Other than a handful of state employees, highway workers, Medicaid vendors, commercial-truck owners, and poor people, few out there in Voter Land have really paid much attention to the state’s budget problems.
Sure, they know that the troubles exist, but only on an abstract level. Most people have very few direct contacts with state government, and those few state services haven’t been noticeably curtailed yet. Roads are still passable; drivers’ licenses are still up to date; most senior citizens aren’t getting tossed out of nursing homes; schools, though obviously struggling, are still open.
This lack of regular contact with state government is a big reason I figured that Gov. Rod Blagojevich could almost guarantee his reelection by keeping his pledge not to raise state income or sales taxes. If a traffic light fails, people blame their local government, even though state funding for a repair hasn’t arrived as promised. If a school budget runs into the red and forces a tax increase, they blame the school board, even though they may know that the state may not be holding up its end.
However, the Chicago Transit Authority’s latest fiscal crisis is connecting millions of people in Chicago and Cook County with the state’s budget problems in a very real way — and residents of the state’s most populous area are starting to take notice.
The CTA provides about 400 million total rides a year on its vast network of trains and buses. About a third of its riders don’t have their own cars, and, even if they do have private transportation, few regular CTA commuters are willing to fork over the $20 to $30 a day it costs to park downtown these days. To top it all off, cab fares are about to go up 12 percent.
This month, the CTA threatened massive service rollbacks to deal with a $55 million deficit and, in the process, set off a media firestorm in the metro region. The worst cuts were the elimination of express-bus service to areas far from the Loop, which will force thousands of commuters to ride buses that stop every block or so for miles on end. Increasing times between trains during rush hour will also be a problem because the delays will most likely create jam-packed stations and compartments. Regular riders are left to wonder how they’ll possibly cope with the new and unwanted stressful change in their lives.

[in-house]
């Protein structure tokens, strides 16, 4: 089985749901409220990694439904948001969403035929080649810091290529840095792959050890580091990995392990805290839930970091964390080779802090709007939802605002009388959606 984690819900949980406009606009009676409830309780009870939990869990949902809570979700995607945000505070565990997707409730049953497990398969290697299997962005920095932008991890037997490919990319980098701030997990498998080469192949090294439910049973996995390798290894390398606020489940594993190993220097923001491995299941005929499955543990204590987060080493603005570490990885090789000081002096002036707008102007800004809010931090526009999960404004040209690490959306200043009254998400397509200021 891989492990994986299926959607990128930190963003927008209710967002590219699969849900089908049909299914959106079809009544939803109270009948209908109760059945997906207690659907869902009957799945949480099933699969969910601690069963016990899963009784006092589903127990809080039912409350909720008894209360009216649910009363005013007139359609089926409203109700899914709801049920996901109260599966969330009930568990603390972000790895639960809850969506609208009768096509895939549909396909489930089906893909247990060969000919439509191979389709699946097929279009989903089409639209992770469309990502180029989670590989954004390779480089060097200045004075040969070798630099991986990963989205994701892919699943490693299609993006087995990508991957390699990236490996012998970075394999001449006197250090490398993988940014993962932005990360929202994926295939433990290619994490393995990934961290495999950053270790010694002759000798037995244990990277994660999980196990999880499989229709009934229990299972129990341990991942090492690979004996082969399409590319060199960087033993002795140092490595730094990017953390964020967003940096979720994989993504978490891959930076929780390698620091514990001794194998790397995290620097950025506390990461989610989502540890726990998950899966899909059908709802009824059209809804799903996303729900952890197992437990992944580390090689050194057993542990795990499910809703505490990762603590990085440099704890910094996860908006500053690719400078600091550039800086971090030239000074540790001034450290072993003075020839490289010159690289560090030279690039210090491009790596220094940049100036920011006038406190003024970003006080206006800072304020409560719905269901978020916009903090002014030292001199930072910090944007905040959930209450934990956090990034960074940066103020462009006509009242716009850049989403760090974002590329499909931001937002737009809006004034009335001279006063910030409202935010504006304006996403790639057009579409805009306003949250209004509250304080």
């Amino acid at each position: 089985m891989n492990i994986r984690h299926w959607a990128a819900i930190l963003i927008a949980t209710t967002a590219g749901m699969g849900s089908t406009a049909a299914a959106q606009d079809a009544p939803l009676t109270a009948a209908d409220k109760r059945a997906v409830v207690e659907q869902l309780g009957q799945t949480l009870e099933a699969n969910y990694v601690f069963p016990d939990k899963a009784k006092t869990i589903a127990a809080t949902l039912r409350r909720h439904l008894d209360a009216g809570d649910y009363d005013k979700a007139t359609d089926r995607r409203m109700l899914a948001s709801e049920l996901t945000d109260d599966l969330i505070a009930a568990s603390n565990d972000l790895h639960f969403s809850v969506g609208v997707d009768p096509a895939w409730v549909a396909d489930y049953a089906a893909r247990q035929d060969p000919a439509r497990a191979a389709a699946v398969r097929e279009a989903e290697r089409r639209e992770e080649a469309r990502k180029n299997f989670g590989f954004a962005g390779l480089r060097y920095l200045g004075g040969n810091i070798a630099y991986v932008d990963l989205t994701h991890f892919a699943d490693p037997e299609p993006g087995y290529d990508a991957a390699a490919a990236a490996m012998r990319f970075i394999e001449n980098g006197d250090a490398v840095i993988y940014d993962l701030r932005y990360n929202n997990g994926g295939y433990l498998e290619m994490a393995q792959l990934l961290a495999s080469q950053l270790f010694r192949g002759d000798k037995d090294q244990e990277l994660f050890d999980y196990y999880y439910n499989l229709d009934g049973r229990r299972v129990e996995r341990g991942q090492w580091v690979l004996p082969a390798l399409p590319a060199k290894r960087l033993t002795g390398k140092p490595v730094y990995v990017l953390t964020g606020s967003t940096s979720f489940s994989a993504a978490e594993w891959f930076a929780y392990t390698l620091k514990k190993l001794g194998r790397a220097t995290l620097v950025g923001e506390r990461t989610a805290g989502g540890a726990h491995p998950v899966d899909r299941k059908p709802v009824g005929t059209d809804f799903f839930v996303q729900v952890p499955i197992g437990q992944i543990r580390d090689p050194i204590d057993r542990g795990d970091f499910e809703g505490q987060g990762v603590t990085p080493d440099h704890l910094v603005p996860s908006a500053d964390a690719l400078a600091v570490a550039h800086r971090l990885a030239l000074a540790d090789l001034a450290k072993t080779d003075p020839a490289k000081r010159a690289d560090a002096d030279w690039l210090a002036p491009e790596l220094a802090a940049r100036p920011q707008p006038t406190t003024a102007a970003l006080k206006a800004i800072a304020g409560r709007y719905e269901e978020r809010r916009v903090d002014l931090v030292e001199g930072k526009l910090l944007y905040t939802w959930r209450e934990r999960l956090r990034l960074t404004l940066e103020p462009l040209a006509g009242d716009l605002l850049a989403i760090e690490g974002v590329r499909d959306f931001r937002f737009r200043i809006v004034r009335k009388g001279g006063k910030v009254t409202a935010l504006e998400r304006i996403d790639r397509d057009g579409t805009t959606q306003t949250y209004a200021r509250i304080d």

Downstate and suburban legislators don’t always fully appreciate the value of Chicago’s public-transportation network. Imagine, for a moment, that it was suddenly announced that the government could no long afford to maintain all of the roads in your area and that some streets would have to be closed and important main arteries would be narrowed to just one or two lanes. Sure, you’d find a way to make the best of the situation, but you wouldn’t be happy at all — especially if a mouthy Chicago legislator was quoted in the local paper saying that your town should just start charging people to use the streets and they’d be reopened.
As always in situations such as this one, the question everyone asks is “Who do we blame for this mess?” Luckily for the CTA and Mayor Richard Daley, the fickle finger of fate is pointing not at a handy local figure but directly at Blagojevich.
It was the governor who promised to bail out the CTA in February by charging a new statewide sales tax on computer software. So far he’s not having a whole lot of luck, but if he doesn’t come through with the money, he’ll wind up wearing the CTA’s tattered jacket.
This one issue won’t make or break the governor’s reelection chances. But it has finally provided us with a major contact point between a large swath of the general public and the state budget, and that means that solving the problem has become somewhat more important than most of the other, far more expensive budget crises. And this time the governor won’t be able to pin the blame on someone else.
In local politics, if you promise to fix something you’re expected to actually fix it.